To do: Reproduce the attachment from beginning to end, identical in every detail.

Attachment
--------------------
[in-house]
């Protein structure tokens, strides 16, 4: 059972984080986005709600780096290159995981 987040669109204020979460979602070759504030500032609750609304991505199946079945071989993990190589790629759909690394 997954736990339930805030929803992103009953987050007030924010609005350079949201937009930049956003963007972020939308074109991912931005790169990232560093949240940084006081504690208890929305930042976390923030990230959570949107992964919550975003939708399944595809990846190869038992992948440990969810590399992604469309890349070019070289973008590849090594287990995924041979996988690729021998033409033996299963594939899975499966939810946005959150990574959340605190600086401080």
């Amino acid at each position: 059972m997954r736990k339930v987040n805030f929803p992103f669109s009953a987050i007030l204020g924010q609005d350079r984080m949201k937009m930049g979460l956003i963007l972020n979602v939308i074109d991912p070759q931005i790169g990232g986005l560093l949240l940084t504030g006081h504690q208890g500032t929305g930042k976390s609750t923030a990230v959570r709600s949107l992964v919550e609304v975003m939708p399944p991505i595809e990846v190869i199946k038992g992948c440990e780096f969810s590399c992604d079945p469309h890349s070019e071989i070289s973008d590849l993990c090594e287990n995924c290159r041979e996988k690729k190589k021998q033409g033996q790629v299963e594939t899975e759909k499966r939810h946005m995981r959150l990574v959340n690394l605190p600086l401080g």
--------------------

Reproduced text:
[in-house]
């Protein structure tokens, strides 16, 4: 059972984080986005709600780096290159995981 987040669109204020979460979602070759504030500032609750609304991505199946079945071989993990190589790629759909690394 997954736990339930805030929803992103009953987050007030924010609005350079949201937009930049956003963007972020939308074109991912931005790169990232560093949240940084006081504690208890929305930042976390923030990230959570949107992964919550975003939708399944595809990846190869038992992948440990969810590399992604469309890349070019070289973008590849090594287990995924041979996988690729021998033409033996299963594939899975499966939810946005959150990574959340605190600086401080």
């Amino acid at each position: 059972m997954r736990k339930v987040n805030f929803p992103f669109s009953a987050i007030l204020g924010q609005d350079r984080m949201k937009m930049g979460l956003i963007l972020n979602v939308i074109d991912p070759q931005i790169g990232g986005l560093l949240l940084t504030g006081h504690q208890g500032t929305g930042k976390s609750t923030a990230v959570r709600s949107l992964v919550e609304v975003m939708p399944p991505i595809e990846v190869i199946k038992g992948c440990e780096f969810s590399c992604d079945p469309h890349s070019e071989i070289s973008d590849l993990c090594e287990n995924c290159r041979e996988k690729k190589k021998q033409g033996q790629v299963e594939t899975e759909k499966r939810h946005m995981r959150l990574v959340n690394l605190p600086l401080g």